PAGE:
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Abstract
Advancements in flexible circuit interconnects are critical for widespread adoption of flexible electronics. Non-toxic liquid-metals offer a viable solution for flexible electrodes due to deformability and low bulk resistivity. However, fabrication processes utilizing liquid-metals suffer from high complexity, low throughput, and significant production [...] Read more.
Advancements in flexible circuit interconnects are critical for widespread adoption of flexible electronics. Non-toxic liquid-metals offer a viable solution for flexible electrodes due to deformability and low bulk resistivity. However, fabrication processes utilizing liquid-metals suffer from high complexity, low throughput, and significant production cost. Our team utilized an inexpensive spray-on stencil technique to deposit liquid-metal Galinstan electrodes in top-gated graphene field-effect transistors (GFETs). The electrode stencils were patterned using an automated vinyl cutter and positioned directly onto chemical vapor deposition (CVD) graphene transferred to polyethylene terephthalate (PET) substrates. Our spray-on method exhibited a throughput of 28 transistors in under five minutes on the same graphene sample, with a 96% yield for all devices down to a channel length of 50 μm. The fabricated transistors possess hole and electron mobilities of 663.5 cm2/(V·s) and 689.9 cm2/(V·s), respectively, and support a simple and effective method of developing high-yield flexible electronics. Full article
(This article belongs to the Special Issue Carbon Based Electronic Devices)
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Open AccessArticle
Plasma Surface Functionalization of Carbon Nanofibres with Silver, Palladium and Platinum Nanoparticles for Cost-Effective and High-Performance Supercapacitors
Micromachines 2019, 10(1), 2; https://doi.org/10.3390/mi10010002
Received: 5 October 2018 / Revised: 5 December 2018 / Accepted: 19 December 2018 / Published: 21 December 2018
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Abstract
Due to their relatively low cost, large surface area and good chemical and physical properties, carbon nanofibers (CNFs) are attractive for the fabrication of electrodes for supercapacitors (SCs). However, their relatively low electrical conductivity has impeded their practical application. To this end, a [...] Read more.
Due to their relatively low cost, large surface area and good chemical and physical properties, carbon nanofibers (CNFs) are attractive for the fabrication of electrodes for supercapacitors (SCs). However, their relatively low electrical conductivity has impeded their practical application. To this end, a novel active-screen plasma activation and deposition technology has been developed to deposit silver, platinum and palladium nanoparticles on activated CNFs surfaces to increase their specific surface area and electrical conductivity, thus improving the specific capacitance. The functionalised CNFs were fully characterised using scanning electron microscope (SEM), energy dispersive X-ray analysis (EDX) and X-ray diffraction (XRD) and their electrochemical properties were evaluated using cyclic voltammetry and electrochemical impedance spectroscopy. The results showed a significant improvement in specific capacitance, as well as electrochemical impedance over the untreated CNFs. The functionalisation of CNFs via environmental-friendly active-screen plasma technology provides a promising future for cost-effective supercapacitors with high power and energy density. Full article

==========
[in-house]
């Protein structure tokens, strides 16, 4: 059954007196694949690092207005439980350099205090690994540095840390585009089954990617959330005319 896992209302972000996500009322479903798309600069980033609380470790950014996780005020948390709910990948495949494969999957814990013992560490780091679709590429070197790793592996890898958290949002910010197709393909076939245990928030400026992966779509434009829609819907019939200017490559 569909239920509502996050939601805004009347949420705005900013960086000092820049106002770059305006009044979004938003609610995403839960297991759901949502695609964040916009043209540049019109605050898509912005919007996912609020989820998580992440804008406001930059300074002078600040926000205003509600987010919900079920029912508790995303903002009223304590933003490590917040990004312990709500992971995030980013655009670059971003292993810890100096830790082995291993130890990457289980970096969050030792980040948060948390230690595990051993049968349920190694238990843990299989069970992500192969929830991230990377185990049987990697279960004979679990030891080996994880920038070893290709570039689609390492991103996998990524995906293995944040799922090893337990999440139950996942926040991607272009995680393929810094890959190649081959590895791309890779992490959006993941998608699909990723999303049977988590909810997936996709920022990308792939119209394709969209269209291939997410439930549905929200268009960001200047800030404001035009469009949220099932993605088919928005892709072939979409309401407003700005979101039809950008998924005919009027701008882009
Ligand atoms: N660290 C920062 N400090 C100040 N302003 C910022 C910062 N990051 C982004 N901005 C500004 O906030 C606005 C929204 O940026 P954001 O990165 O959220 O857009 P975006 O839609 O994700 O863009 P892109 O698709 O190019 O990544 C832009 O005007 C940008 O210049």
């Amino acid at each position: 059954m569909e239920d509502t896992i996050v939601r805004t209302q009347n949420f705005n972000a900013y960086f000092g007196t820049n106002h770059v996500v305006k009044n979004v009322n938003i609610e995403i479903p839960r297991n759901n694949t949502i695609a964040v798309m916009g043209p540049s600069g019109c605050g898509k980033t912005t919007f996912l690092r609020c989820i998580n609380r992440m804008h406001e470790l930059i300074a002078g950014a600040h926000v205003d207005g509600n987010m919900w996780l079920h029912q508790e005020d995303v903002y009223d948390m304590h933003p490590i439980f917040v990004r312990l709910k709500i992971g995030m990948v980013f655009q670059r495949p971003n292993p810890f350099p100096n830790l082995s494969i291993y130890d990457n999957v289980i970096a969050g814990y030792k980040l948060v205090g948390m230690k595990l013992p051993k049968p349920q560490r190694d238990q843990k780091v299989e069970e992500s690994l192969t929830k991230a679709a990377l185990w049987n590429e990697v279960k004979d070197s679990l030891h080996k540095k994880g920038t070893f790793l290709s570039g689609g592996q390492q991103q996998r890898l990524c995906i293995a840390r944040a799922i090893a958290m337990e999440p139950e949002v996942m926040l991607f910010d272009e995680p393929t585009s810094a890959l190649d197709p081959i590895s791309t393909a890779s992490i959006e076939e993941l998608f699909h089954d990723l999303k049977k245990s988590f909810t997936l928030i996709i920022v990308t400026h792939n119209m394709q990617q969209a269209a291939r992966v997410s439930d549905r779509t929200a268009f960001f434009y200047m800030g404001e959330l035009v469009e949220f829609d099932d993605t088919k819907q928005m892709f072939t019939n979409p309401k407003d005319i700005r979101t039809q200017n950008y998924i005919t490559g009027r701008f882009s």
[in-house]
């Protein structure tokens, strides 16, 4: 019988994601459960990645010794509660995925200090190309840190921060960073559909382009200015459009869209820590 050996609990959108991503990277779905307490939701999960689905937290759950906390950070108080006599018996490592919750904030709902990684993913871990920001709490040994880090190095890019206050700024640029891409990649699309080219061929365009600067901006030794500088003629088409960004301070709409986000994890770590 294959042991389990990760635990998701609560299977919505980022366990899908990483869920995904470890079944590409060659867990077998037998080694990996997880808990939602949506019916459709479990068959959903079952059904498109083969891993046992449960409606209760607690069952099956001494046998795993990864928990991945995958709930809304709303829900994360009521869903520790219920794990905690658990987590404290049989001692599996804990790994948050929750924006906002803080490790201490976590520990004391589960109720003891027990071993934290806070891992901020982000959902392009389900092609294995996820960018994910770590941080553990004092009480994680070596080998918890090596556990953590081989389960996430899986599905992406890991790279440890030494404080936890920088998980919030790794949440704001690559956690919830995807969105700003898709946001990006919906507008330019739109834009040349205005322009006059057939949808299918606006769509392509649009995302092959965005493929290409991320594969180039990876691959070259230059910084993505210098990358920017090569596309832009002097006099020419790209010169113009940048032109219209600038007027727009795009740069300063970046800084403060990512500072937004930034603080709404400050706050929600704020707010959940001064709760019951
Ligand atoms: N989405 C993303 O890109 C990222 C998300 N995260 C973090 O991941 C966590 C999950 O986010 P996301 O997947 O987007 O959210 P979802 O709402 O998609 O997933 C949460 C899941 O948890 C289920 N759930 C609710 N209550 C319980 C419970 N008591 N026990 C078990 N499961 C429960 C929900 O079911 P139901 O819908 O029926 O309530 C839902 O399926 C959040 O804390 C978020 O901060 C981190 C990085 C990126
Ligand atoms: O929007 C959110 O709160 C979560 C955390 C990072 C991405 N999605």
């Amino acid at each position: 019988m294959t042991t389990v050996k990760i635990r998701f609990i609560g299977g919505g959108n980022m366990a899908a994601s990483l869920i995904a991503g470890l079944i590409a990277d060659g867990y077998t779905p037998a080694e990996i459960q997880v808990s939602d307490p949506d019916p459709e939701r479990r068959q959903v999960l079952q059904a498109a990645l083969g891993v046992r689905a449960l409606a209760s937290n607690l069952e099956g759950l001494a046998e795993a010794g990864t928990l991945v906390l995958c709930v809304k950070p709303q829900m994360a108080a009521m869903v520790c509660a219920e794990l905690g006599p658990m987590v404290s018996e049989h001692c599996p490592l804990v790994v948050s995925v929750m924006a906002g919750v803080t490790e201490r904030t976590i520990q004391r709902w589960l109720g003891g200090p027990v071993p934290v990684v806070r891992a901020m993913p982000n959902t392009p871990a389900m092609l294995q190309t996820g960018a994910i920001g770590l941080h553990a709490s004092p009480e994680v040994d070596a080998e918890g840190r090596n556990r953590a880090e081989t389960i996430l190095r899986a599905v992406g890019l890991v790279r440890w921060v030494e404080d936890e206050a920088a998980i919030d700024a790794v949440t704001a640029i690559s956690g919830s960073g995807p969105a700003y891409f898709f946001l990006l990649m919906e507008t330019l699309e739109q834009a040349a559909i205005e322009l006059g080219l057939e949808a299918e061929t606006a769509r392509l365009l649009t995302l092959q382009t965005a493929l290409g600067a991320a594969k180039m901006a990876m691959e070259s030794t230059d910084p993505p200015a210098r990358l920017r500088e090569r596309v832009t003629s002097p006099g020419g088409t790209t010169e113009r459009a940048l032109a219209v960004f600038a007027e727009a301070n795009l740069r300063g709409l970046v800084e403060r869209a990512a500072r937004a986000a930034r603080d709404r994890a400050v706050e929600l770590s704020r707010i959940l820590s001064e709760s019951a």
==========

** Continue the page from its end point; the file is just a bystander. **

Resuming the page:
(This article belongs to the Special Issue Carbon Based Electronic Devices)
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Open AccessArticle
White-Light Photosensors Based on Ag Nanoparticle-Reduced Graphene Oxide Hybrid Materials
Micromachines 2018, 9(12), 655; https://doi.org/10.3390/mi9120655
Received: 17 October 2018 / Revised: 22 November 2018 / Accepted: 7 December 2018 / Published: 11 December 2018
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Abstract
The unique and outstanding electrical and optical properties of graphene make it a potential material to be used in the construction of high-performance photosensors. However, the fabrication process of a graphene photosensor is usually complicated and the size of the device also is [...] Read more.
The unique and outstanding electrical and optical properties of graphene make it a potential material to be used in the construction of high-performance photosensors. However, the fabrication process of a graphene photosensor is usually complicated and the size of the device also is restricted to micrometer scale. In this work, we report large-area photosensors based on reduced graphene oxide (rGO) implemented with Ag nanoparticles (AgNPs) via a simple and cost-effective method. To further optimize the performance of photosensors, the absorbance and distribution of the electrical field intensity of graphene with AgNPs was simulated using the finite-difference time-domain (FDTD) method through use of the surface plasmon resonance effect. Based on the simulated results, we constructed photosensors using rGO with 60–80 nm AgNPs and analyzed the characteristics at room temperature under white-light illumination for outdoor environment applications. The on/off ratio of the photosensor with AgNPs was improved from 1.166 to 9.699 at the bias voltage of −1.5 V, which was compared as a sample without AgNPs. The proposed photosensor affords a new strategy to construct cost-effective and large-area graphene films which raises opportunities in the field of next-generation optoelectronic devices operated in an outdoor environment. Full article